Cardinals QB Carson Palmer confirmed that Quinton Dial's hit deserved a flag

Carson Palmer thought the flag that helped the Cardinals get the decisive score Sunday was warranted.

SANTA CLARA, Calif. - The Arizona Cardinals scored the go-ahead touchdown in the fourth quarter of Sunday's game after the 49ers were flagged by referee Pete Morelli's crew for two personal fouls. One, 49ers receiver Torrey Smith owned up to afterwards. Another call was much more controversial on the home team's side.

On second-and-10 from the 32, Cardinals quarterback Carson Palmer took what could have been a game-changing sack from lineman Quinton Dial, which would have set up a long third-down play with the game tied at 13.

Instead, Arizona was given a first down, and eventually won the game thanks to Palmer's seven-yard touchdown scramble, his first rushing touchdown since 2012.

"There's no debate here. He hit me right in the face with the crown of his helmet," Palmer said after the game.

Without a doubt, 49ers fans did not like the call. And they've seen this situation before. On the road in New Orleans in 2013, outside linebacker Ahmad Brooks hit Drew Brees with a forearm to the upper chest, forcing a decisive fumble recovered by Patrick Willis late in the fourth quarter, which would have won the game for San Francisco.

Instead, Brooks was flagged for a personal foul for roughing the quarterback by hitting Brees in the head and neck area. The Saints then went down and hit a game-tying field goal before eventually winning the game with a go-ahead field goal as time expired, 23-20.

Still from the video of the play show Brees neck extending like a slinky, while Brooks' arm hit him in the chest. However, when a quarterback's head whips, officials generally throw the flag.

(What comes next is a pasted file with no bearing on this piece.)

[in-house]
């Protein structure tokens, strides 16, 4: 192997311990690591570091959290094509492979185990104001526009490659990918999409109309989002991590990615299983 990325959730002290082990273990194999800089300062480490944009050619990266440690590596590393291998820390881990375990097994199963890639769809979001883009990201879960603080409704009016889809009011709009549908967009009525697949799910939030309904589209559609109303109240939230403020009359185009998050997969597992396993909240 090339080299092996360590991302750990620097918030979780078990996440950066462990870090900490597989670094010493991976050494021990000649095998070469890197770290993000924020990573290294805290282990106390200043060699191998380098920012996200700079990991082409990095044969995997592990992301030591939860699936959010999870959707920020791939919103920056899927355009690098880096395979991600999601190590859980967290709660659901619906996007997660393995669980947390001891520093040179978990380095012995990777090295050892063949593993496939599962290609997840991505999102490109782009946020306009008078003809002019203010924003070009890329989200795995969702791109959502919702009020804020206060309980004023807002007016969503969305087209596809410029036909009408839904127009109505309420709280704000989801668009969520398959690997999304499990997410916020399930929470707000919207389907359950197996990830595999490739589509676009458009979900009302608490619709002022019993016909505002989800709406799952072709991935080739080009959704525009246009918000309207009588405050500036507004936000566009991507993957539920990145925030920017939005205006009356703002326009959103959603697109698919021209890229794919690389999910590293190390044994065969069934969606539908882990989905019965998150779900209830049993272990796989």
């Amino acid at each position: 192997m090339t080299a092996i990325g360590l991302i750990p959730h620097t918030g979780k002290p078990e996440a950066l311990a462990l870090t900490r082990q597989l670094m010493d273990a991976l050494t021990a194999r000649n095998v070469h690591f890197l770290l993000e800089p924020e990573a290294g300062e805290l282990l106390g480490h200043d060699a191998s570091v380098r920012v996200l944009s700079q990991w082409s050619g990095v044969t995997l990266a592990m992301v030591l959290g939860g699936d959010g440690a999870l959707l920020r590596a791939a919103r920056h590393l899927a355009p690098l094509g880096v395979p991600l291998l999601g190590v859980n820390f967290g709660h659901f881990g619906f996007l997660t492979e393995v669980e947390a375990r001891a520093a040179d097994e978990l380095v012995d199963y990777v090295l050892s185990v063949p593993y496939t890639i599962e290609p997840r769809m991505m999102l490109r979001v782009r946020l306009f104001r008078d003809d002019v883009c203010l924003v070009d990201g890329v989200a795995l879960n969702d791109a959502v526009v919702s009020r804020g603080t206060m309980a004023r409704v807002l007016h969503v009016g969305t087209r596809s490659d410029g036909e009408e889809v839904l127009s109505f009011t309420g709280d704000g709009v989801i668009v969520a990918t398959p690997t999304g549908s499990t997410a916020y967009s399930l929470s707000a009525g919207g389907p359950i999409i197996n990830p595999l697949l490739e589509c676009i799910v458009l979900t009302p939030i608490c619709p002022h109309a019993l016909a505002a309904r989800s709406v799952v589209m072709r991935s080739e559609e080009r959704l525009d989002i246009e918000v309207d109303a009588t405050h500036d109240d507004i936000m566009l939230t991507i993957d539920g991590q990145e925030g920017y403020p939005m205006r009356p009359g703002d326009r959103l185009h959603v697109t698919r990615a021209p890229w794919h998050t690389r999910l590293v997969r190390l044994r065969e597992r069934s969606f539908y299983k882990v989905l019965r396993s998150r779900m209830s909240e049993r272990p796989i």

The officials Sunday ruled Dial led with the crown of his helmet Sunday and hit Palmer in the face.

"When I watched the replay, I saw he kind of ducked into it. There was nothing I could do at that point," Dial said.

49ers head coach Jim Tomsula said afterwards, "I’m not going to comment on the officiating,” after getting questioned about the flag on Dial's hit.

Palmers chinstrap wound up high on his face after his helmet was nearly knocked off by the force of Dial's hit. Replays showed it was a questionable call, with Dial hitting Palmer in the chest.

San Francisco came into Sunday's game as one of the least-penalized teams in the NFL, ranking first in penalty yardage and fourth in penalties taken. Against Arizona, they were flagged 13 times for 81 yards, including 30 yards on that decisive scoring drive for the Cardinals. The 13 flags tied a season high with the loss Nov. 1 in St. Louis.

On Smith's penalty, he admitted to being too close to the field along the 49ers' sidelines. An official ran into him, drawing a 15-yard flag that moved the ball to Arizona's 32, two plays before Dial's sack was taken away.

Overall, however, Smith said he finds the rules and officiating less cut and dry than the process should be.

"We don’t know what a catch is, and we know what pass interference is. I’ve seen a thousand different ones called," Smith said. "That’s just how it goes. (Referees) are humans. I’m not going to say they got everything wrong or they got everything right. But there were a lot of flags on the field today."


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